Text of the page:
The calisthenics lesson passes quickly and without incident, and I hastily change. Since I didn’t give Trissy a place to meet up, I wait for her at the same bench (it also happens to have a good view of the door) and tell my friends not to wait for me. It’s about a minute later that Trissy shuffles out of a changing cubicle, her nervous gaze darting around until she spots me.

I smile and raise my hand in a half-wave.

As she slowly walks over, it doesn’t escape my notice that Lady Ashford and another lady are watching, but I pretend not to see them. “Hullo, Lady Brook,” I say a little loudly.

Trissy tenses at the greeting without stopping. “Hullo, um, Lady Kent,” she says.

I stand up and smooth down my dress, pick up my handbag. When she comes close, I lean forward and ask, “Are you ready to go or do you need to powder your nose?”

She takes a second before shaking her head.

My gaze drops to her hand, yet I think better than to hold it. Instead, I pinch the end of her sleeve, lightly tugging her into motion. “Come on, Lady Trissy, let’s not waste time being slow,” I quietly say.

Her feet seem reluctant to comply, but soon get the hang of it and she matches my pace. I’m unwilling to let her go lest she try to escape; for her part, she doesn’t make a fuss of me leading her like this.

Once we’re outside, I take a deep breath of the fresh air. Checking on her, she seems like she’s in a bit of a trance, probably too overwhelmed to worry. It’s a bit funny. Even Violet (when she was a child) would become obedient when I led her by the hand, and it works on Trissy (even if I’m not actually holding her hand).

In a comfortable silence, we walk over to the main school building and enter. She doesn’t say anything about this not being the way to the library or our dormitory. The corridor is nearly empty by now. Of the few students hanging around, none pay us any attention, and we shortly come to my classroom.

Like the last couple of weeks, some desks and chairs have been rearranged to make it look like a dining table. Books are already spread over, pen cases and pots of ink out, a warm atmosphere of chatter between everyone.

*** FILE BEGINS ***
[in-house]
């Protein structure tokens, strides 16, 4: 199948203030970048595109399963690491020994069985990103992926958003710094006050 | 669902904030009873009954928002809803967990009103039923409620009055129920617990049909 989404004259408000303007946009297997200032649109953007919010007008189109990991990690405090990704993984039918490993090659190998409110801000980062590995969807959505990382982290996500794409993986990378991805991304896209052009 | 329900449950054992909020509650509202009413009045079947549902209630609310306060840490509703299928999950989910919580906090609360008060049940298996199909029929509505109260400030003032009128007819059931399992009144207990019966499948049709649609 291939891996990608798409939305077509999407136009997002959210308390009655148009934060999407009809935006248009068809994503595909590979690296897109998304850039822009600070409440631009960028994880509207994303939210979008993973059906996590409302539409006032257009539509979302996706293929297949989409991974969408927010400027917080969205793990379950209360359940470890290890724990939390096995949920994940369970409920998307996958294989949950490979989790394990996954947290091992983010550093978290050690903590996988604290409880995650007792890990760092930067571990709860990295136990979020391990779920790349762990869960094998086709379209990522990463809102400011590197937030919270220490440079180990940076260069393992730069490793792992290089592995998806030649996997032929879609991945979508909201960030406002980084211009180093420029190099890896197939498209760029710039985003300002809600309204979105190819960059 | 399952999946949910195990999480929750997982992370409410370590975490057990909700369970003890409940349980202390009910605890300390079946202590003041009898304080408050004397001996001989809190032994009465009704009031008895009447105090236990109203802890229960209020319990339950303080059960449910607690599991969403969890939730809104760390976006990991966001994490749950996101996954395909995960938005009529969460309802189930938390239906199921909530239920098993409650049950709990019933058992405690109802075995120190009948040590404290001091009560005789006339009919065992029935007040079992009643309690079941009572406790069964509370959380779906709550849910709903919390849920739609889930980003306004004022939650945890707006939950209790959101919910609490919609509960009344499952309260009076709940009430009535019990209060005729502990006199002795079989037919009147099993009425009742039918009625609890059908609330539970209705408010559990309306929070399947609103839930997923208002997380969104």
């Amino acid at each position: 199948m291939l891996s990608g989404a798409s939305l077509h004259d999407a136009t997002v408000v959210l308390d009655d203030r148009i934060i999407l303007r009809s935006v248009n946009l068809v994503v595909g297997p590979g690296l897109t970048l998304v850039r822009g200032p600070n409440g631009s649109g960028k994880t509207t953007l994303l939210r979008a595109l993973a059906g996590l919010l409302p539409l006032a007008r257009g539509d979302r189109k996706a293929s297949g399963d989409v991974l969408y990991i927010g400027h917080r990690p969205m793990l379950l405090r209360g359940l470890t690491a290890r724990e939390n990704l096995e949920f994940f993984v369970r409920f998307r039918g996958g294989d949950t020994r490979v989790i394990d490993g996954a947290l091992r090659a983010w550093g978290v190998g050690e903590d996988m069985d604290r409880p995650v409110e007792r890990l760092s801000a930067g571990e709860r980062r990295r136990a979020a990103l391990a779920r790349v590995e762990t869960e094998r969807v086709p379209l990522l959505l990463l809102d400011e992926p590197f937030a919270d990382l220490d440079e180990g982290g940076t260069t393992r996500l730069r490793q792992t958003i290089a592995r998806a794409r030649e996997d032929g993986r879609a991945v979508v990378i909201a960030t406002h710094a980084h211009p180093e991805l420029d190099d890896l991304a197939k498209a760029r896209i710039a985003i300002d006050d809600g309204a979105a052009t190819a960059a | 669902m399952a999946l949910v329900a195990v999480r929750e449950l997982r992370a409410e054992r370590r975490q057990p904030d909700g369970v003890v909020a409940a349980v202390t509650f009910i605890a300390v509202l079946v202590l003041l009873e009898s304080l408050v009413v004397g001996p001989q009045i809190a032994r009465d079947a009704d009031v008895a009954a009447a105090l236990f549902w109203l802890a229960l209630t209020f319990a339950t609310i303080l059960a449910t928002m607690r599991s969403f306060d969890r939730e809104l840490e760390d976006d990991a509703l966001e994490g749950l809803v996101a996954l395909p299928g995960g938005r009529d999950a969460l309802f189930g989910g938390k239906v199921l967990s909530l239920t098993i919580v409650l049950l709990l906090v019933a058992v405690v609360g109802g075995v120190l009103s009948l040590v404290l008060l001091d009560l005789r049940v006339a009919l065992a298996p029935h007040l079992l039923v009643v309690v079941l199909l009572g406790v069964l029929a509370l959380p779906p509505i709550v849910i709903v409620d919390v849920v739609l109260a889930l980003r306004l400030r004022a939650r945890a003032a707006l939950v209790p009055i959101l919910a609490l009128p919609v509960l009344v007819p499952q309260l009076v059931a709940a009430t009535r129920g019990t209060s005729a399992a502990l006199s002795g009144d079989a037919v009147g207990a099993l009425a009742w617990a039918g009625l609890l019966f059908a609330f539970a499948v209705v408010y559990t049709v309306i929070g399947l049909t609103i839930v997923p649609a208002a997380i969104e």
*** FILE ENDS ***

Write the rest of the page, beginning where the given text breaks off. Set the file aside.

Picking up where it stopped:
Taking a step inside, I have Trissy behind me in the doorway. “Hullo, everyone,” I say.

My friends and the princes look over, and they’re quick to try and peek behind me. A disorganised chorus of greetings come my way. When they finish, I turn around, ducking down slightly to meet Trissy’s gaze.

“Be brave, okay? I’m here, everything will be fine,” I whisper to her, letting go of her sleeve to pat her shoulder.

Her eyes glitter, but she doesn’t look away from me. Eventually, she softly nods, and I smile.

I turn back to face everyone else, only I feel a tug on my dress. Glancing down, now she’s the one pinching my clothes, her hand white as chalk. My heart melts.

“My lords and ladies, if you would forgive me delaying introductions until another time, I will be tutoring my friend over here,” I say, gesturing at the tables closest to the door. Then a thought comes to me. “Lord Sussex, would you like to join us? We shall be starting with algebra.”

Evan perks up, thinks for a moment, agrees, and then piles up his stuff, bringing it over this way; meanwhile, I move two tables together and have Trissy sit at my side. After putting down his stuff, he sits opposite me.

My thoughts turn to settling Trissy. I speak softly to her, saying, “This is Lord Sussex. Despite how he looks, he’s a gentle person. Did you know he attends embroidery club?”

It works well, her timid expression turning confused. “He sews?” she asks.

“Yes. He made a Yuletide present for his sister and it looked rather good,” I say. While I’m more or less whispering, Evan is near enough to hear me and my praise goes straight to his cheeks, blotches coming up. I giggle and tug at her elbow. “Look, he’s embarrassed. Isn’t that cute?”